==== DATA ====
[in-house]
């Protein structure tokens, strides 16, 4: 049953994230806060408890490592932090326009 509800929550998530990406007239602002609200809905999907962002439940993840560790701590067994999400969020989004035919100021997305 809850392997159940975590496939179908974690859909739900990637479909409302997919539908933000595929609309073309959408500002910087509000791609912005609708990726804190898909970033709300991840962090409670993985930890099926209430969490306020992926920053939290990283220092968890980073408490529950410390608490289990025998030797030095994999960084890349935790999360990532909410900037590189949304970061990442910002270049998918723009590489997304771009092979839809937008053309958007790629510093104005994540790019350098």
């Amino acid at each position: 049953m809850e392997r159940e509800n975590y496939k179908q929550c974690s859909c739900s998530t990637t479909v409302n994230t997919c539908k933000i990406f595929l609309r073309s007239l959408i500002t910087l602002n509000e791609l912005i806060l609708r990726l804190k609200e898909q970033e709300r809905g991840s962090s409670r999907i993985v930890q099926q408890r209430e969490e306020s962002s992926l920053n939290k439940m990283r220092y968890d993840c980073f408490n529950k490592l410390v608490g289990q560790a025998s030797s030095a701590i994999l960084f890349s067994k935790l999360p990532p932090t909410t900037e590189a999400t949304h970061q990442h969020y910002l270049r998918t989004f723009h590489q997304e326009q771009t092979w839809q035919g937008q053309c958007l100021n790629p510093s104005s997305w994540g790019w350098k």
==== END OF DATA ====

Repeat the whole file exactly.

[in-house]
């Protein structure tokens, strides 16, 4: 049953994230806060408890490592932090326009 509800929550998530990406007239602002609200809905999907962002439940993840560790701590067994999400969020989004035919100021997305 809850392997159940975590496939179908974690859909739900990637479909409302997919539908933000595929609309073309959408500002910087509000791609912005609708990726804190898909970033709300991840962090409670993985930890099926209430969490306020992926920053939290990283220092968890980073408490529950410390608490289990025998030797030095994999960084890349935790999360990532909410900037590189949304970061990442910002270049998918723009590489997304771009092979839809937008053309958007790629510093104005994540790019350098």
């Amino acid at each position: 049953m809850e392997r159940e509800n975590y496939k179908q929550c974690s859909c739900s998530t990637t479909v409302n994230t997919c539908k933000i990406f595929l609309r073309s007239l959408i500002t910087l602002n509000e791609l912005i806060l609708r990726l804190k609200e898909q970033e709300r809905g991840s962090s409670r999907i993985v930890q099926q408890r209430e969490e306020s962002s992926l920053n939290k439940m990283r220092y968890d993840c980073f408490n529950k490592l410390v608490g289990q560790a025998s030797s030095a701590i994999l960084f890349s067994k935790l999360p990532p932090t909410t900037e590189a999400t949304h970061q990442h969020y910002l270049r998918t989004f723009h590489q997304e326009q771009t092979w839809q035919g937008q053309c958007l100021n790629p510093s104005s997305w994540g790019w350098k």